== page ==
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EA Sports

EA Sports continues to build hype towards this summer's release of "College Football 25," the much-anticipated revival of its titular video game series. We got one of our most extensive looks Friday morning when EA unveiled a gameplay trailer that went in depth on some major innovations and changes to the series. 

Such an immense overhaul could be expected for a title that's effectively been on hiatus for more than a decade. During the trailer's four-plus minutes, broadcaster Kirk Herbstreit provided narration for a slew of major tweaks that will have "College Football 25" feeling fresh, at the very least. It certainly appears to be a departure from EA Sports' "Madden" series, something that fans have pined for since EA initially announced "College Football 25."

Friday's trailer also provided a deep peek at in-game presentation, from the scorebug to stadium renderings to player sprites in action. Prominent teams like Michigan, Texas and Georgia were featured. Fans even got their first look at a helmet-less rendering of Texas quarterback Quinn Ewers, one of the game's cover athletes, among other players from around the nation. 

With so much ground to cover, here's a look at the new gameplay features that we can expect when "College Football 25" officially drops July 19.

"Wear & Tear" system 

"College Football 25" is introducing a new system that simulates the natural fatigue that players experience through the course of a game. Dubbed the "Wear & Tear" system, players will essentially have a hot zone for each part of their body. 

As the hits start to stack up, different areas of the body can wear down, becoming more susceptible to potential injury or other issues. Additionally, certain parts of the body will affect a player differently. For example, you don't want your quarterback taking too many hits to his arms or upper body, while a running back's legs will be important to monitor.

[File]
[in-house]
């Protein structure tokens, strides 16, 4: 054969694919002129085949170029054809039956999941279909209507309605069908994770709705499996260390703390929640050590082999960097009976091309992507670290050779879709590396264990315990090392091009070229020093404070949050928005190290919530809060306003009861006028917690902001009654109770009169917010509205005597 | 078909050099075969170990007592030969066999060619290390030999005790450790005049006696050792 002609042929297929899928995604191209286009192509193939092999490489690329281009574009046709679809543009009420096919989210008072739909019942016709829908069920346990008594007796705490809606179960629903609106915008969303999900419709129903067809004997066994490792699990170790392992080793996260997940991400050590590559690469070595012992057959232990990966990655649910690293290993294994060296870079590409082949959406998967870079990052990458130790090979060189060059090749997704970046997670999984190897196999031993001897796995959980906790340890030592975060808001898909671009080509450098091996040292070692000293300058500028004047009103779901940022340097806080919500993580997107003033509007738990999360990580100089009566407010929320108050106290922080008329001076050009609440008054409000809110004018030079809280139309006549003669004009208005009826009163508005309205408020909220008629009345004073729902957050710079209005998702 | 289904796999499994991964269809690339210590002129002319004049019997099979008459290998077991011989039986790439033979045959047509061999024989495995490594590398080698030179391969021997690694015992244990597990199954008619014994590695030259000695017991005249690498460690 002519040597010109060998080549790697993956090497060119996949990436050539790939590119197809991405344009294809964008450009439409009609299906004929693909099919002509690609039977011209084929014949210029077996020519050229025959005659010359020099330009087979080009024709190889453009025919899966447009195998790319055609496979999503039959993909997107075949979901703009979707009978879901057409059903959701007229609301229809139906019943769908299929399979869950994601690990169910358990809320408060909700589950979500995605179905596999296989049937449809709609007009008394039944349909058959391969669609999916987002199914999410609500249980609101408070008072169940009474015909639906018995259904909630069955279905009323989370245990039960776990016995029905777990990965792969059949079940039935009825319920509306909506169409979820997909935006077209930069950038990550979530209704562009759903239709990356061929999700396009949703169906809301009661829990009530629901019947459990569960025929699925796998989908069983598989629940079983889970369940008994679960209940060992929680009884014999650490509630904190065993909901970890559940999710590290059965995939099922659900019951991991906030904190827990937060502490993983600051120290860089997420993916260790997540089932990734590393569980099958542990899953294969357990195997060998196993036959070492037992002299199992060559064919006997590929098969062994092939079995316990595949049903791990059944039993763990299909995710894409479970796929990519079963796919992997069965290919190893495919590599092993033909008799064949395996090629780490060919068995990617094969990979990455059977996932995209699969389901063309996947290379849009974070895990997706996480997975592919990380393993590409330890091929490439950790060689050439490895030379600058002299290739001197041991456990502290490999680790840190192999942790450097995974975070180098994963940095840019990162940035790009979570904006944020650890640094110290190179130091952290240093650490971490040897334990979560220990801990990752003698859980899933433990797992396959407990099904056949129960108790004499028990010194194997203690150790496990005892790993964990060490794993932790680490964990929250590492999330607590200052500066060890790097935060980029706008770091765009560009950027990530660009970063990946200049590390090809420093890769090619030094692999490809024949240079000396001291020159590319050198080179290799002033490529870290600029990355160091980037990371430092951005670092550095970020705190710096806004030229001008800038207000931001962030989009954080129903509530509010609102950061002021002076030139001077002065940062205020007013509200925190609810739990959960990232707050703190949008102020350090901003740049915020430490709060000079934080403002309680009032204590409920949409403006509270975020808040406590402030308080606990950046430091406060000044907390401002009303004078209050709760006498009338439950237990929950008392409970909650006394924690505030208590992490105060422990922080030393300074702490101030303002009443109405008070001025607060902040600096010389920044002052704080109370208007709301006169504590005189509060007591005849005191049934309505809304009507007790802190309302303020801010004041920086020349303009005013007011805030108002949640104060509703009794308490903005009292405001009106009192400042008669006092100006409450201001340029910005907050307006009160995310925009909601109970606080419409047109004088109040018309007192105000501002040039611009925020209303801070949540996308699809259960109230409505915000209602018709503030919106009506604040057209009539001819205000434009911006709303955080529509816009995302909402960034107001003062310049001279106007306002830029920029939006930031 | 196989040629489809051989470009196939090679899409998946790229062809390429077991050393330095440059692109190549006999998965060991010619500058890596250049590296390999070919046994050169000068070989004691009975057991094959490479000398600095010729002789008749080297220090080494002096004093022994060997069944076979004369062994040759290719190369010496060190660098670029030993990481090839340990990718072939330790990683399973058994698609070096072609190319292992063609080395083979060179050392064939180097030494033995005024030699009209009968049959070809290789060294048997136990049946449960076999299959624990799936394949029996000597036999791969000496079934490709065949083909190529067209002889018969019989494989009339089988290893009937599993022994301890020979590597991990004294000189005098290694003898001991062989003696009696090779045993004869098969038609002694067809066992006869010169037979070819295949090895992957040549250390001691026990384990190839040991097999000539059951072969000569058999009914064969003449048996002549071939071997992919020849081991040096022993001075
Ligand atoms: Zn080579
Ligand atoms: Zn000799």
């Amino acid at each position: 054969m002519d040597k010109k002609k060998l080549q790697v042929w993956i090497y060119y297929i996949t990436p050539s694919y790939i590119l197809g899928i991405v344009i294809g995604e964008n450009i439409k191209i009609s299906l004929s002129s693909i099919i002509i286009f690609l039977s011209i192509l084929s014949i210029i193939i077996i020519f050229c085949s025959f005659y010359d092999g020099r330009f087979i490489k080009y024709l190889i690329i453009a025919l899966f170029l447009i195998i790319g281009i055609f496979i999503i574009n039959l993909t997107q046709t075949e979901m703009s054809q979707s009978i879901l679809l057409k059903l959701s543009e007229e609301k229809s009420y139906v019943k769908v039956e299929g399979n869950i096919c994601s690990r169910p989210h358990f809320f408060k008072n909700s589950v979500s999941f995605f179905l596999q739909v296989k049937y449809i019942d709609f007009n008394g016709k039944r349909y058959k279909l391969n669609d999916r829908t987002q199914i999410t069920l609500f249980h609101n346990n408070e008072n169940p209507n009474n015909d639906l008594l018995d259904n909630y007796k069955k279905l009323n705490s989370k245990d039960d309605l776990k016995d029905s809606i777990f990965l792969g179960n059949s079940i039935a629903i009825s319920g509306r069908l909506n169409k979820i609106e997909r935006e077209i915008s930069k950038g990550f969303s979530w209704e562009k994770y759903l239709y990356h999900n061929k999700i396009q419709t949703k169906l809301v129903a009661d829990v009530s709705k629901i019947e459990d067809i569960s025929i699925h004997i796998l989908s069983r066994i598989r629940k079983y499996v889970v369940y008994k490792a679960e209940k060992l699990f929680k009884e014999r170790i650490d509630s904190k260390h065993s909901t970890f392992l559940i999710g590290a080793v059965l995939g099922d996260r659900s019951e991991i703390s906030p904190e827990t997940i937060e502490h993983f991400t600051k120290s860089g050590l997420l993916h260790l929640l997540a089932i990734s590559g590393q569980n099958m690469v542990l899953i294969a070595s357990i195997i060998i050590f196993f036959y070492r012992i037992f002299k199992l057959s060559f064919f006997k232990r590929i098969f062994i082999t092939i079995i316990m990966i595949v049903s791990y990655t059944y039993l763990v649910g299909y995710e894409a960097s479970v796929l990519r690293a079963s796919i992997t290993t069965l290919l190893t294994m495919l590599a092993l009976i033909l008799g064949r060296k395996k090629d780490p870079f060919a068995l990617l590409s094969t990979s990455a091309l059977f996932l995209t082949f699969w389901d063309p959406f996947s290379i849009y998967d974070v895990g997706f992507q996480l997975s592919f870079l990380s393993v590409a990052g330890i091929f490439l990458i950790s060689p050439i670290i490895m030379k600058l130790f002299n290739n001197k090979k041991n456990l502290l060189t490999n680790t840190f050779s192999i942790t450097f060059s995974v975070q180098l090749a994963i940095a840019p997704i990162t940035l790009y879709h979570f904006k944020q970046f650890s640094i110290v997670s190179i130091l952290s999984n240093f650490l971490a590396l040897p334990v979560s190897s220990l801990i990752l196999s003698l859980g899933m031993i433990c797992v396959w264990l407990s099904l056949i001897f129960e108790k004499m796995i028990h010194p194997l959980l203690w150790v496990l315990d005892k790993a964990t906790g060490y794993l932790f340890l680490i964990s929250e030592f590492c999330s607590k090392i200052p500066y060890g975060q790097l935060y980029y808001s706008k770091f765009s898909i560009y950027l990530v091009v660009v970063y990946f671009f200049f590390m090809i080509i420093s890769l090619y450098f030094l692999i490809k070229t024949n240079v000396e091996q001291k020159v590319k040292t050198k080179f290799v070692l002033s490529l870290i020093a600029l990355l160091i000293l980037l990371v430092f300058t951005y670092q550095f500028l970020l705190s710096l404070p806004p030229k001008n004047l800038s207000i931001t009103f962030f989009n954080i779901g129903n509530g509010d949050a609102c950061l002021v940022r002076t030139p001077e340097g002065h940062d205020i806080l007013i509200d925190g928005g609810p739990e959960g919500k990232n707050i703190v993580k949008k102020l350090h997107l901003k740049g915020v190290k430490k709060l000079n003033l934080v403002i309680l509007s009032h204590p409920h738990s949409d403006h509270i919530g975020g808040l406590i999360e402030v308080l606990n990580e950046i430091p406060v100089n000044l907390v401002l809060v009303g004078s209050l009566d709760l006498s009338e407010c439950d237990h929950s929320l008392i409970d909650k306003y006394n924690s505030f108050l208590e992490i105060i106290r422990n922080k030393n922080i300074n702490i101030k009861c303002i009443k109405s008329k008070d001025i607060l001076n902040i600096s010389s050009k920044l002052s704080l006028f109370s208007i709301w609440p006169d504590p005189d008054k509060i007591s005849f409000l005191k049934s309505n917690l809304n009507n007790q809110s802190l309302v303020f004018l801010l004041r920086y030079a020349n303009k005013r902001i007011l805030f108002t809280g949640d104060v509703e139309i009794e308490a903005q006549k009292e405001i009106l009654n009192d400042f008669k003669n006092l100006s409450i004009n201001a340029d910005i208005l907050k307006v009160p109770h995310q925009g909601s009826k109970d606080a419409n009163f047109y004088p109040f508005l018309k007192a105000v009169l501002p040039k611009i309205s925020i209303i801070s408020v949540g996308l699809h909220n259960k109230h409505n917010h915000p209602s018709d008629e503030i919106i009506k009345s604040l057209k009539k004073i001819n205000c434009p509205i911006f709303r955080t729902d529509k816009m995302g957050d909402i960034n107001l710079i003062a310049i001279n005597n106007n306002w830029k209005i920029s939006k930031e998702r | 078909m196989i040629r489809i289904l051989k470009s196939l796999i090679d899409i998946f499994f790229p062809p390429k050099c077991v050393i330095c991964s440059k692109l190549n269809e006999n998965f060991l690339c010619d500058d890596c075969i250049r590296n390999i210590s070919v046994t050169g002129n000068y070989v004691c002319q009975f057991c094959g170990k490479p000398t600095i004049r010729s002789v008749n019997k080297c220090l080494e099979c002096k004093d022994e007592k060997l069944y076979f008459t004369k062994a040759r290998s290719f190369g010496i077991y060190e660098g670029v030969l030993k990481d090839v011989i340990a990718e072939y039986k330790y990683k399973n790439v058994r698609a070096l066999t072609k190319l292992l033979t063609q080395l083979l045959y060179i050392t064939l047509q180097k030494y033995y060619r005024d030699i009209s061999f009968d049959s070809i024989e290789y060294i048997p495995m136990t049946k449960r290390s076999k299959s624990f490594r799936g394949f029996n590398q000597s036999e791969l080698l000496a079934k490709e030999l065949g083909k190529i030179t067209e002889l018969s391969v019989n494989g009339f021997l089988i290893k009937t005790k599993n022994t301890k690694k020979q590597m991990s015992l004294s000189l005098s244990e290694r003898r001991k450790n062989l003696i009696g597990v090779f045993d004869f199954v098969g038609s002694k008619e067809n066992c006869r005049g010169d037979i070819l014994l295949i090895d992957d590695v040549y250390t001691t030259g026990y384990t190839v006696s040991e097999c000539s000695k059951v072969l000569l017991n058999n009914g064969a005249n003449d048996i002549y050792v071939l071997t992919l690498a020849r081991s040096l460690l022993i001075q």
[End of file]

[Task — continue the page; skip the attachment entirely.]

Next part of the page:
The more wear and tear a player has on certain areas of their body, the worse they'll perform in the game. That makes managing substitutions and keeping regular rotations more important. 

Specific player abilities 

To simulate the gap in skill level among collegiate athletes, 'College Football 25" will introduce a system of player skills and abilities to make the superstars feel like superstars. Each player can have up to eight total mental and physical abilities that increase their performance on the field. 

For instance, Georgia running back Trevor Etienne Jr. was used to showcase the ability "Side Step," which gives a plAyer "Improved fakeouts on Juke moves." Michigan cornerback Will Johnson has the "Ballhawk" ability, which gives him improved break towards the ball on throws near him.  

Abilities can also scale in effectiveness -- so, one player could have a higher level "Side Step" than another, giving that ability increased statistical boosts. Presumably, younger players will be able to develop abilities as their careers progress. 

Revamped homefield advantage 

Homefield advantage isn't a new concept in sports video games, but "College Football 25" is ensuring that it has a more tangible effect. Each game will have a "Stadium Pulse" meter that measures the impact crowd noise has on that moment in the game. 

Additionally, each player will have a certain level of composure that determines how they acclimate to hostile environments. This is especially relevant for quarterbacks. Those with low composure will have trouble reading pre-snap situations and won't be able to audible or call hot routes as effectively. 

So, it won't be nearly as easy for that five-star freshman quarterback to walk into Tiger Stadium and dominate LSU on the road. 

Extensive playbook overhaul 

There are 134 teams at the Football Bowl Subdivision level, each of which have their own offensive and defensive philosophies. Though it would be virtually impossible to perfectly replicate this, it seems like EA's developers have done their best to make sure each program feels unique on the field. 

Every team will have its own playbook modeled after the schemes they run in real life. Oklahoma's wide splits, Air Force's triple option and Michigan's power-run game all received special mention in the gameplay trailer. 

Those that play the game will also have to contend with complex new mechanics, both before and after the ball is snapped. In addition to hot route adjustments, it is now possible to change the depth and adjust stems for wide receiver routes. 

The passing game is undergoing its own overhaul, with nuance added to change the trajectory and depth of certain throws. There's even a new kicking meter for those inclined to get in on the special teams game.